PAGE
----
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Hiring a veteran is no charity act

Despite the lingering perception in 2015 that military veterans face an unemployment crisis, the unemployment rate for veterans has actually been steadily declining as the economy recovers. With the overall veteran unemployment rate hovering around 5 percent, and the post-Sept. 11 veteran unemployment rate now consistently below seven percent, an estimated 500,000 to 550,000 veterans are actively seeking work across the U.S.

While the various philanthropic organizations that have been helping veterans find employment can now breathe a sigh of relief, American employers cannot. In fact, with the economic outlook for hiring looking brighter, employers now need to commit more resources and work harder than ever to recruit, hire and retain high quality veteran talent.

Military Salute American flag
Jorge Villalba | Getty Images

Why do employers need to work harder than ever to hire veterans? Because hiring former service members is a smart business decision. Veterans are some of the most highly competent, entrepreneurial and technically trained people in the United States. Despite the ubiquity of philanthropic efforts to "help veterans get jobs," hiring veterans is not a charity act; hiring veterans is good for business.

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Companies who want to tap this elite talent pool must hone their efforts on not only recruiting and hiring, but also retention of veteran employees to limit turnover once they find the right individuals. If we look at the companies at the top of this year's MilitaryTimes' Best for Vets: Employers rankings, like USAA, Capital One, Bank of America and Lockheed Martin, we see that they are leading the pack by utilizing best practices in this area. They have clearly prioritized efforts to employ veterans, starting with a mandate from the executive leadership that flows seamlessly through the company and heavily influences human resources decisions.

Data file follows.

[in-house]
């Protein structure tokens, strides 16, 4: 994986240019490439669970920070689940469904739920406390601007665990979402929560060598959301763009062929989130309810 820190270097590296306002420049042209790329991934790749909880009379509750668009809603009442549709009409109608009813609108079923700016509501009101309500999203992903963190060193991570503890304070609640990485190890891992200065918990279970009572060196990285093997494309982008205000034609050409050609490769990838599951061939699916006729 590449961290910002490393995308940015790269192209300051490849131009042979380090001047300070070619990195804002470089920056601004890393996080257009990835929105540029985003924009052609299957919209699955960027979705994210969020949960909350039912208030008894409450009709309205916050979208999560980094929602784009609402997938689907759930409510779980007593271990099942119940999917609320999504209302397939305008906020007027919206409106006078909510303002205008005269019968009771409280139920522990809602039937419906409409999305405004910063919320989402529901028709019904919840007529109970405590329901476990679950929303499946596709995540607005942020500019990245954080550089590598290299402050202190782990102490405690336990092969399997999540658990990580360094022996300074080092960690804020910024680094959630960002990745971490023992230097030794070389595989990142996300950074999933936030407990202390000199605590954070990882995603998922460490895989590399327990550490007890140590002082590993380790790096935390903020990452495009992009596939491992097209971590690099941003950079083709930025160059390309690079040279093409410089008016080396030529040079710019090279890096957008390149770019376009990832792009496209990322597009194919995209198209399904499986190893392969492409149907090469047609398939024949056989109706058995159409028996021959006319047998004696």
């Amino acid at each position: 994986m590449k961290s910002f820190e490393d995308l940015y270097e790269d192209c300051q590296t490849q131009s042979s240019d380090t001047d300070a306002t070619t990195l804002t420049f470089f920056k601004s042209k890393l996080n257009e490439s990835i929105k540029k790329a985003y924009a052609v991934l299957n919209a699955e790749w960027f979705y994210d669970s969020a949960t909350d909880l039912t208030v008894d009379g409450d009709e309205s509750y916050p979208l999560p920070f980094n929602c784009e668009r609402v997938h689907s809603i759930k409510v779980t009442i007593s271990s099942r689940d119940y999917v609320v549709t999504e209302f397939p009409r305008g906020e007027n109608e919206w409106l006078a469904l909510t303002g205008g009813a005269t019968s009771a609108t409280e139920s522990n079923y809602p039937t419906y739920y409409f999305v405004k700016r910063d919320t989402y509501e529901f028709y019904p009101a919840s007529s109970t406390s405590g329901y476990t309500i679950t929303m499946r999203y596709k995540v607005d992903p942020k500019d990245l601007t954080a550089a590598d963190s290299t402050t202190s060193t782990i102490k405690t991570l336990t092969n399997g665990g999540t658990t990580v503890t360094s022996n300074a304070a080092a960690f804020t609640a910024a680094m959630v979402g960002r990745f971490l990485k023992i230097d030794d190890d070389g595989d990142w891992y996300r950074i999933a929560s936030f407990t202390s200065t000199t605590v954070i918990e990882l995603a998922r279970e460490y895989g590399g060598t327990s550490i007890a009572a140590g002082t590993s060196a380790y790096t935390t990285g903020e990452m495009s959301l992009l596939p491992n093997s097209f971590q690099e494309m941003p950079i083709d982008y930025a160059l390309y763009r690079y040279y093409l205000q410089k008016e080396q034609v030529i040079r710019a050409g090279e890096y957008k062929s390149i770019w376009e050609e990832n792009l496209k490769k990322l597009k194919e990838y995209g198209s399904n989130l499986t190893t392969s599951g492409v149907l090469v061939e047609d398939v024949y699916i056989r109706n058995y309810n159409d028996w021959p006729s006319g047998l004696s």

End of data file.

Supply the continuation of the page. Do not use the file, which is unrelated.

Companies earn the label "Best for Vets" because they understand that there is no one-size-fits all method for recruiting veterans. Eighty percent of this year's Best for Vets businesses employ at least one staffer who spends a significant amount of time recruiting only veterans and military spouses. These companies also reported spending about 20 percent of their entire recruiting budgets on finding veterans. Some of these employers also leverage relationships with the Defense Department's Transition Assistance Program and work with professional military associations and veteran service organizations to actively engage in outreach.

Ninety-eight percent of the Best for Vets companies work to close the recruiting gap by attending military-specific job fairs. On average, they had a presence at 39 such events last year. These companies find value in attending veteran job fairs because they can interact face-to-face with veterans on a level-playing field of mutual understanding and respect.

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RecruitMilitary has learned from more than 600 job fairs that employers are always seeking to offer veterans meaningful employment. For companies that are not already attuned to the Best for Vets mindset, hiring veterans and ramping up related initiatives is simple in concept but requires skill to execute well. Many companies will face challenges as they redouble their focus on veteran hiring. Employers and managers, while supportive of the military, are often inexperienced in interpreting the importance of military culture, rank structure, the military promotion process, and prestigious military awards. But this inexperience can be overcome when employers recognize this challenge and pursue internal education to remove these biases.

On the flip side, some veterans lack the understanding of the civilian sector required to conduct an open-ended job search. This can cause them to shy away from applications because they don't see the description as inviting to military experience. By making small changes, like listing a job as requiring "5 years of industry experience or 3-5 years of military service," employers can combat that perception and help veterans see that they are fit for the job.

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When employers show veteran employees that they appreciate and value their skills and achievements and lay out a clear path for advancement, the return on investment regularly proves to be substantial for both the employer and the veteran. As the veteran unemployment rate continues to decrease and talk of an unemployment crisis subsides, employers must double down on their investments to successfully recruit, hire and retain our nation's best talent – its veterans.

Commentary by Peter Gudmundsson, a former Marine Corps officer who is the CEO of RecruitMilitary, the nation's leading veteran hiring company. Follow him on Twitter @PAGudmundsson